Curfew in Effect Until Noon Thursday, Residents Should Prepare and Monitor Updates

Gov. Albert Bryan Jr., joined by VITEMA Director Daryl Jaschen and Human Services Commissioner Kimberley Causey-Gomez at a press briefing Wednesday, updated residents on ongoing storm prep and announced a 12-hour curfew. (Photo courtesy Government House)

Because it lacks a clearly defined eye, meteorologists have had a hard time tracking what is now being called Potential Cycle 9, but officials say it is moving fast, and expected to strengthen and will begin impacting the territory late afternoon Wednesday into Thursday.

At a briefing Wednesday morning, Gov. Albert Bryan Jr. said he will be implementing a curfew from midnight to noon Thursday, giving Public Works and other response teams the chance to assess and take care of any damage or debris once the storm has passed. Government offices were also closed Wednesday, and Bryan said the government will be issuing a statement early Thursday morning, between 7-7:15 a.m., before residents head back to work or onto the roadways.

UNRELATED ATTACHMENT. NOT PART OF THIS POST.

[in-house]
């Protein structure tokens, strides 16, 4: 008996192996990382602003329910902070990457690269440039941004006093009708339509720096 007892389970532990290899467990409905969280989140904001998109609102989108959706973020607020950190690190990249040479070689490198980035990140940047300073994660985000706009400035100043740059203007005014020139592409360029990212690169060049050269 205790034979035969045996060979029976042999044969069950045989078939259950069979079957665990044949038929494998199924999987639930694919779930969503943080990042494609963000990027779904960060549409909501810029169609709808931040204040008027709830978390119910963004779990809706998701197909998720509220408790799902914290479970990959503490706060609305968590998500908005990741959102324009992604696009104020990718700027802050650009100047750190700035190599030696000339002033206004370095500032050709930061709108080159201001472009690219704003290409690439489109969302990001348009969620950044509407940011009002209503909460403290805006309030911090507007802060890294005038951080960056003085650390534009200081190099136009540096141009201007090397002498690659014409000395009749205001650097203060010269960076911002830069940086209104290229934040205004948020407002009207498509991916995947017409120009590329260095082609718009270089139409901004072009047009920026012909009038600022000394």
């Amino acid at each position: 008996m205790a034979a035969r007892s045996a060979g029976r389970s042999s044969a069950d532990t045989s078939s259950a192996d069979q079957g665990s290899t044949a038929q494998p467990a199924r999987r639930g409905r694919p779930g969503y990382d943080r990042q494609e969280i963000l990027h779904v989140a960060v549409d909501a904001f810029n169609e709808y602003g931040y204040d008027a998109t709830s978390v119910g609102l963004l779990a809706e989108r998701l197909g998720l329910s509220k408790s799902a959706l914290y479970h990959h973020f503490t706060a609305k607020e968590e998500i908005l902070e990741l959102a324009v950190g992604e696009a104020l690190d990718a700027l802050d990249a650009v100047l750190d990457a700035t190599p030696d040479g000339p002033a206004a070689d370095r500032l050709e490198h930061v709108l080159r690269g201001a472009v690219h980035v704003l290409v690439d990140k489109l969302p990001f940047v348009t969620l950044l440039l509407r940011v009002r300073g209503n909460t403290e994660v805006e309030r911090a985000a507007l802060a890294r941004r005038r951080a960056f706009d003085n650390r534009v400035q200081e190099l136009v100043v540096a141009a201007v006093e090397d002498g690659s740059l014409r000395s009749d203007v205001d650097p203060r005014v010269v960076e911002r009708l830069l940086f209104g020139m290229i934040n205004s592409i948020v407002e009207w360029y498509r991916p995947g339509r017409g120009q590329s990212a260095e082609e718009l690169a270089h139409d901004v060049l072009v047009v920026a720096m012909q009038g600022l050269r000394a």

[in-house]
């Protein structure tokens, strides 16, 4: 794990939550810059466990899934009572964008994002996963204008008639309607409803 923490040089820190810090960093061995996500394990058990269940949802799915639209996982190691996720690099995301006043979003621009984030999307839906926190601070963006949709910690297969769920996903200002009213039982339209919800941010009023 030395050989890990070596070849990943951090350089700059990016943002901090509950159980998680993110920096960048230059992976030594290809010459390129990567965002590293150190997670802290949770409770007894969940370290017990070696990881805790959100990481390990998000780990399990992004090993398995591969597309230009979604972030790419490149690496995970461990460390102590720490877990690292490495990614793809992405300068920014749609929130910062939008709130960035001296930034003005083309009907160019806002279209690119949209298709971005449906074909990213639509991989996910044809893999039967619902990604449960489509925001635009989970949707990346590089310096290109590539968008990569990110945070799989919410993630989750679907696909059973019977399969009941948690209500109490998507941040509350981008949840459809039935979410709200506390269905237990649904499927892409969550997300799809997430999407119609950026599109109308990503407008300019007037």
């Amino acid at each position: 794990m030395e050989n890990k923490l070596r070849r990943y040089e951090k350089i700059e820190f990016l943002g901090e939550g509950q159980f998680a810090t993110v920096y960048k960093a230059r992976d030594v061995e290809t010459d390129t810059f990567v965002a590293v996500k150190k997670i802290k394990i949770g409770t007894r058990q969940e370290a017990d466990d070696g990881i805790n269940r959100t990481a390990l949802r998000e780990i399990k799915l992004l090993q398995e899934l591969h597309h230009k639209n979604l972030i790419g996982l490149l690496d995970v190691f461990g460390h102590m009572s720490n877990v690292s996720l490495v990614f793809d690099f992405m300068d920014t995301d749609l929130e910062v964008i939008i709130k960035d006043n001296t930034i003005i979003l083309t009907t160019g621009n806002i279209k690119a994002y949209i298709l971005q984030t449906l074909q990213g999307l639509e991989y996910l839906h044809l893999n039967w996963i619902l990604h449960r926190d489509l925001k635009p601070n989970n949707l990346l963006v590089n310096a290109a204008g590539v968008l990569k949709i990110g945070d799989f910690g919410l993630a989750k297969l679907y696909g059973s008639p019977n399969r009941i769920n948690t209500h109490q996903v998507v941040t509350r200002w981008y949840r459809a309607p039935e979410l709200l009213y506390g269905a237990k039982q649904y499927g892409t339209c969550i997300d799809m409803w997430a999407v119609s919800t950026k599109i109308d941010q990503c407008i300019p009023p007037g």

“The primary reason is that we do expect trees and debris, and we want to keep you safe and off the streets, along with giving Public Works the chance to do anything they need to do before cars start traversing again,” the governor said, adding that residents should expect road closures, particularly on St. Thomas where several hillside roads have been affected by recent landslides and deterioration. With three to six inches of rain expected, Bryan said residents are safer at home until the all-clear is given.

V.I. Territorial Emergency Management Agency Director Daryl Jaschen added that because of the COVID-19 pandemic, and the relatively light impact expected from the storm, sandbags will not be distributed nor will shelters be opened. In all other respects, however, both Bryan and Jaschen said the public should – since the strength and track of the storm could change quickly – treat this as a dry run by building a storm kit, forming a plan and checking on neighbors and family.

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Bryan also cautioned residents not to pack the grocery stores if possible, since larger gatherings and crowds could increase exposure to the COVID-19 virus.

The storm is expected to pass just to the south or over St. Croix, Bryan said, and he assured the public Wednesday that preparations have been made in both districts, including gut clearing and trash removal, and the staging of the V.I. National Guard on St. Croix and an EMT team in Coral Bay on St. John. A 30-person team from the Federal Emergency Management Agency is also in the territory assisting, he said.

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